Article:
China’s internet is an internet without Facebook, Twitter, Instagram, Pinterest, Tumblr, Snapchat, Flickr or Tinder. It has no YouTube. In fact, the list of blocked websites on the Chinese internet is basically all the websites and internet services you and I use every day.

Oracle said this week that the Chinese internet is designed more like an intranet. China can disconnect from the other internets at will and still operate its own internet.

Not only has China used vast technological sophistication to create a separate Chinese internet, but now it’s exporting those technologies to Africa as well.

Russia

In the last two years, Russian authorities have essentially outlawed online anonymity and private communications. They’ve blocked encrypted message services like Telegram. VPNs, internet filtering sites and even sites giving how-to instructions on how to access blocked websites are banned on the Russian internet.

And the Russian internet is aggressively censored. Google now censors searches on behalf of the Russian government.

Even my personal blog is blocked in Russia, a fact I learned while researching this column.

All non-Russian news sites have to be registered as foreign agents in Russia.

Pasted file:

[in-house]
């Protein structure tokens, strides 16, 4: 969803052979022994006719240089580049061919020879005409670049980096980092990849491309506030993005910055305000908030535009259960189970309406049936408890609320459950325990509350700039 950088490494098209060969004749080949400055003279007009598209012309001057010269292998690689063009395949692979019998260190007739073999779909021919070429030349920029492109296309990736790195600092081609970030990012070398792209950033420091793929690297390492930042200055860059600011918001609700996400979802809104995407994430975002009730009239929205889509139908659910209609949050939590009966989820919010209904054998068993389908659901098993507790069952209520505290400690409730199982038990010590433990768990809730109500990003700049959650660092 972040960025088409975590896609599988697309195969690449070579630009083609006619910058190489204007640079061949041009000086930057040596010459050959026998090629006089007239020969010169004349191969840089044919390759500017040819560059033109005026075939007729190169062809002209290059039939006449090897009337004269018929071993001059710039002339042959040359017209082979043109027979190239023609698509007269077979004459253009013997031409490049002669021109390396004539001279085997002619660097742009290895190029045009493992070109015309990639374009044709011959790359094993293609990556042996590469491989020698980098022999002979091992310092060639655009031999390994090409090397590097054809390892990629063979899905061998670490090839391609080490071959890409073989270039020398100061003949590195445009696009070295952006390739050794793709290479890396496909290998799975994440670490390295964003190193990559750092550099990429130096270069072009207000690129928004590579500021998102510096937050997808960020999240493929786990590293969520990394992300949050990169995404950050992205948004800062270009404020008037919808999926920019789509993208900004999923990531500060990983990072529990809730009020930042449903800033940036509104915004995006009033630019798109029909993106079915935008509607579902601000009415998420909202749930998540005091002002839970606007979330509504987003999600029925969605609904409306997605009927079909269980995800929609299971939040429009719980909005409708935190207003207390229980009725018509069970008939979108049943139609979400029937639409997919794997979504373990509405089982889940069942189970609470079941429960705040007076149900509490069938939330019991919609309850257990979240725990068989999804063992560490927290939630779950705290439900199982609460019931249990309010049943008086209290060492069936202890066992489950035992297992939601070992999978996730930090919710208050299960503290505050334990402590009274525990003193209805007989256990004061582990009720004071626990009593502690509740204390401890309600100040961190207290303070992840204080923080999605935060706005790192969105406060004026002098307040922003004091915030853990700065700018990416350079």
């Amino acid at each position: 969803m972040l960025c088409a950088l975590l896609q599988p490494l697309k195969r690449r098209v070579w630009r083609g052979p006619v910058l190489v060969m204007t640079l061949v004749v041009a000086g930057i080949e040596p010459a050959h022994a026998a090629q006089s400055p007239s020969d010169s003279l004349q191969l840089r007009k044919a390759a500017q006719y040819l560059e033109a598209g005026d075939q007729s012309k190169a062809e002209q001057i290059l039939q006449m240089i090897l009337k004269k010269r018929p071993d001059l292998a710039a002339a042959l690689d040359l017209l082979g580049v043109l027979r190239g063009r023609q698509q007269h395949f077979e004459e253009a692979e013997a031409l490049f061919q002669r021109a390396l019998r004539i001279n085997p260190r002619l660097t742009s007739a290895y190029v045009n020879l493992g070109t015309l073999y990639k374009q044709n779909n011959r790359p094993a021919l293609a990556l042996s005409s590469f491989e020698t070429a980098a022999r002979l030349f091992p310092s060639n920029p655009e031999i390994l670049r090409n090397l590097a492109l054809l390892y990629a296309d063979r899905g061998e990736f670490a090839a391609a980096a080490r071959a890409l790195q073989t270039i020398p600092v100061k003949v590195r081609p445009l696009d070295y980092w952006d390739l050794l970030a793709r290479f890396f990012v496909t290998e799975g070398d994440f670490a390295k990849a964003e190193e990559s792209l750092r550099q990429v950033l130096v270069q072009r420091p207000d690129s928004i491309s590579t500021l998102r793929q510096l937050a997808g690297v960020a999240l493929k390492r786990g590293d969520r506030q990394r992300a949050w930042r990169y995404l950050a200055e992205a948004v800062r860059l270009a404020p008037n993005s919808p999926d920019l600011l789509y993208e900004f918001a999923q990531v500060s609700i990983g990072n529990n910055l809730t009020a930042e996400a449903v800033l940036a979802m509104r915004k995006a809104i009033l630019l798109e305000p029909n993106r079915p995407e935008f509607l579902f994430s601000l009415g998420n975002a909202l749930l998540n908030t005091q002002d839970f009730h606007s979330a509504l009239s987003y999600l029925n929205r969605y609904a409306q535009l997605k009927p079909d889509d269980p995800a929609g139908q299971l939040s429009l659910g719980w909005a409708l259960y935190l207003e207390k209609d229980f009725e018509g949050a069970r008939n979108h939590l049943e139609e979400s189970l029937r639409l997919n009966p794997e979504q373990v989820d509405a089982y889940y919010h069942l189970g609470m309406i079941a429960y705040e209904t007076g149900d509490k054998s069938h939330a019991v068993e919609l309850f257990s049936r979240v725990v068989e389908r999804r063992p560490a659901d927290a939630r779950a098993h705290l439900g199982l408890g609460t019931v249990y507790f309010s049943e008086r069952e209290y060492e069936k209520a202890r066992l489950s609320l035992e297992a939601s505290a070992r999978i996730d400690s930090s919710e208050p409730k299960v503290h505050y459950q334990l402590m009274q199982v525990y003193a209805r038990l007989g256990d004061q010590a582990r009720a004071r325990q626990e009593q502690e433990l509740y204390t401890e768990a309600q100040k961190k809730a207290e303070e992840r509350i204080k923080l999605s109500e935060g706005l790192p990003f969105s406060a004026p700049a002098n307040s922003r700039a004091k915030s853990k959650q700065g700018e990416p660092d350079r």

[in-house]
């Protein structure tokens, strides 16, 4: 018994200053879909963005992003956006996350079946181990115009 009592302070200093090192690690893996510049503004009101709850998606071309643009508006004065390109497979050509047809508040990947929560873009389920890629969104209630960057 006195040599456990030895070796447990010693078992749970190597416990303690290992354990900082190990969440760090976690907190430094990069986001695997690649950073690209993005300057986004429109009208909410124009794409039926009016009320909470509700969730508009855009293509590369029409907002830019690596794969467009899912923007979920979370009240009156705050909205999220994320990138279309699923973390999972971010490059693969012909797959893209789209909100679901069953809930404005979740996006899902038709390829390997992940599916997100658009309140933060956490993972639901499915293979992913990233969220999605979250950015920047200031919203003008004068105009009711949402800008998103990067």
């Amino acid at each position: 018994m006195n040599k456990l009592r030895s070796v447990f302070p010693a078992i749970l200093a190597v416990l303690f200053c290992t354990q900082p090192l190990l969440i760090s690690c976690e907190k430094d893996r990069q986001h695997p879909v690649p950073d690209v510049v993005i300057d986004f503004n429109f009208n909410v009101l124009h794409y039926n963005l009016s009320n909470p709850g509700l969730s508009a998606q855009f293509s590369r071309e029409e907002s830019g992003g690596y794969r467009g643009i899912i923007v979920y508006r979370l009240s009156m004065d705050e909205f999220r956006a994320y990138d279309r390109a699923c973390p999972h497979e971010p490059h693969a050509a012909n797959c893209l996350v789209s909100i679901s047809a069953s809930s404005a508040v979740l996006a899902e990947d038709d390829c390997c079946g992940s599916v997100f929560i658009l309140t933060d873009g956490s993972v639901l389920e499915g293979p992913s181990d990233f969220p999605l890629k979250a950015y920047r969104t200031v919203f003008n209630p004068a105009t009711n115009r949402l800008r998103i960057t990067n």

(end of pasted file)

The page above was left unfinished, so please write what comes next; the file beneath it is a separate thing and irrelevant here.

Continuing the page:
And the Russian state’s vast and aggressive disinformation programs strive to pollute the outside-Russia internet with disinformation, while simultaneously polluting the inside-Russia internet with propaganda that benefits the ruling class. (I detailed in this space the opposing messages about 5G technology promulgated by the Russian state inside and outside Russia.)

Russia has even created its own, government-controlled alternative domain name system (DNS).

The European Union

EU regulations prioritize privacy over freedom of expression. The General Data Protection Regulation (GDPR) is the latest splintering factor. I spend a lot of time in Europe, and the experience of using the internet is very different there. The overwhelming majority of U.S. news websites are blocked in Europe, citing GDPR rules. The web in the EU spams you mercilessly with cookie warnings that nobody reads.

Europe’s “right to be forgotten” laws require search engines like Google to become increasingly inaccurate and non-representative of what’s actually on the internet.

And the EU’s new Copyright Directive will solidify and further separate the European internet form the other internets.

Despotic governments

Eritrea, Ethiopia, Saudi Arabia, Iran, Syria, Tunisia, Vietnam and Myanmar also have censorship regimes so extreme that they constitute separate, national internets.